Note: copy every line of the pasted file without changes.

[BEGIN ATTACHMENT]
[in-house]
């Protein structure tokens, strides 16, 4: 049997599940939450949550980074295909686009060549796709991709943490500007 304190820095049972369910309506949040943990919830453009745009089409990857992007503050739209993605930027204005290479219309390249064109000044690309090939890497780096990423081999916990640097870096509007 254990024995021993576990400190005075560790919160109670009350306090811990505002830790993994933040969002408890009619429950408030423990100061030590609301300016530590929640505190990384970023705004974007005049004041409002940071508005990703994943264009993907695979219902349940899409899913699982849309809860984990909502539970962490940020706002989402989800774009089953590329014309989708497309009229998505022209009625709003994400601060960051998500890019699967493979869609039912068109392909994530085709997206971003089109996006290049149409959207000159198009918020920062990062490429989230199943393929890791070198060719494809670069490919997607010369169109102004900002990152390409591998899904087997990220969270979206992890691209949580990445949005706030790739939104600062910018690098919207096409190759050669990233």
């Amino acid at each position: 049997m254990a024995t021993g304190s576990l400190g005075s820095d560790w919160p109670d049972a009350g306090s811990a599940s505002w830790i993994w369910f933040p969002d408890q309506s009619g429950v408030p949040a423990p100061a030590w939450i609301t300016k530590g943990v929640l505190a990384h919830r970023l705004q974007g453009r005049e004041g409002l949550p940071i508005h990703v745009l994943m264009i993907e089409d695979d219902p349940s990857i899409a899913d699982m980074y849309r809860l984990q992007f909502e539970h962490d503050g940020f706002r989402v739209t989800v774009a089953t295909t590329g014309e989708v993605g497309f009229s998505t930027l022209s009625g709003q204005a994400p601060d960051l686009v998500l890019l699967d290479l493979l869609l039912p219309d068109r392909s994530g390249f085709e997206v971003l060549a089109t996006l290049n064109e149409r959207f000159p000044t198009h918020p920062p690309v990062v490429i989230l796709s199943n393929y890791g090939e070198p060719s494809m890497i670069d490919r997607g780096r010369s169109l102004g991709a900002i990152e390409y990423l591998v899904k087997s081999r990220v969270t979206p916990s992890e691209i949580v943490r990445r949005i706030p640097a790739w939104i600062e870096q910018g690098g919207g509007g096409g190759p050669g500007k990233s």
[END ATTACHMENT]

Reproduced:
[in-house]
């Protein structure tokens, strides 16, 4: 049997599940939450949550980074295909686009060549796709991709943490500007 304190820095049972369910309506949040943990919830453009745009089409990857992007503050739209993605930027204005290479219309390249064109000044690309090939890497780096990423081999916990640097870096509007 254990024995021993576990400190005075560790919160109670009350306090811990505002830790993994933040969002408890009619429950408030423990100061030590609301300016530590929640505190990384970023705004974007005049004041409002940071508005990703994943264009993907695979219902349940899409899913699982849309809860984990909502539970962490940020706002989402989800774009089953590329014309989708497309009229998505022209009625709003994400601060960051998500890019699967493979869609039912068109392909994530085709997206971003089109996006290049149409959207000159198009918020920062990062490429989230199943393929890791070198060719494809670069490919997607010369169109102004900002990152390409591998899904087997990220969270979206992890691209949580990445949005706030790739939104600062910018690098919207096409190759050669990233």
């Amino acid at each position: 049997m254990a024995t021993g304190s576990l400190g005075s820095d560790w919160p109670d049972a009350g306090s811990a599940s505002w830790i993994w369910f933040p969002d408890q309506s009619g429950v408030p949040a423990p100061a030590w939450i609301t300016k530590g943990v929640l505190a990384h919830r970023l705004q974007g453009r005049e004041g409002l949550p940071i508005h990703v745009l994943m264009i993907e089409d695979d219902p349940s990857i899409a899913d699982m980074y849309r809860l984990q992007f909502e539970h962490d503050g940020f706002r989402v739209t989800v774009a089953t295909t590329g014309e989708v993605g497309f009229s998505t930027l022209s009625g709003q204005a994400p601060d960051l686009v998500l890019l699967d290479l493979l869609l039912p219309d068109r392909s994530g390249f085709e997206v971003l060549a089109t996006l290049n064109e149409r959207f000159p000044t198009h918020p920062p690309v990062v490429i989230l796709s199943n393929y890791g090939e070198p060719s494809m890497i670069d490919r997607g780096r010369s169109l102004g991709a900002i990152e390409y990423l591998v899904k087997s081999r990220v969270t979206p916990s992890e691209i949580v943490r990445r949005i706030p640097a790739w939104i600062e870096q910018g690098g919207g509007g096409g190759p050669g500007k990233s």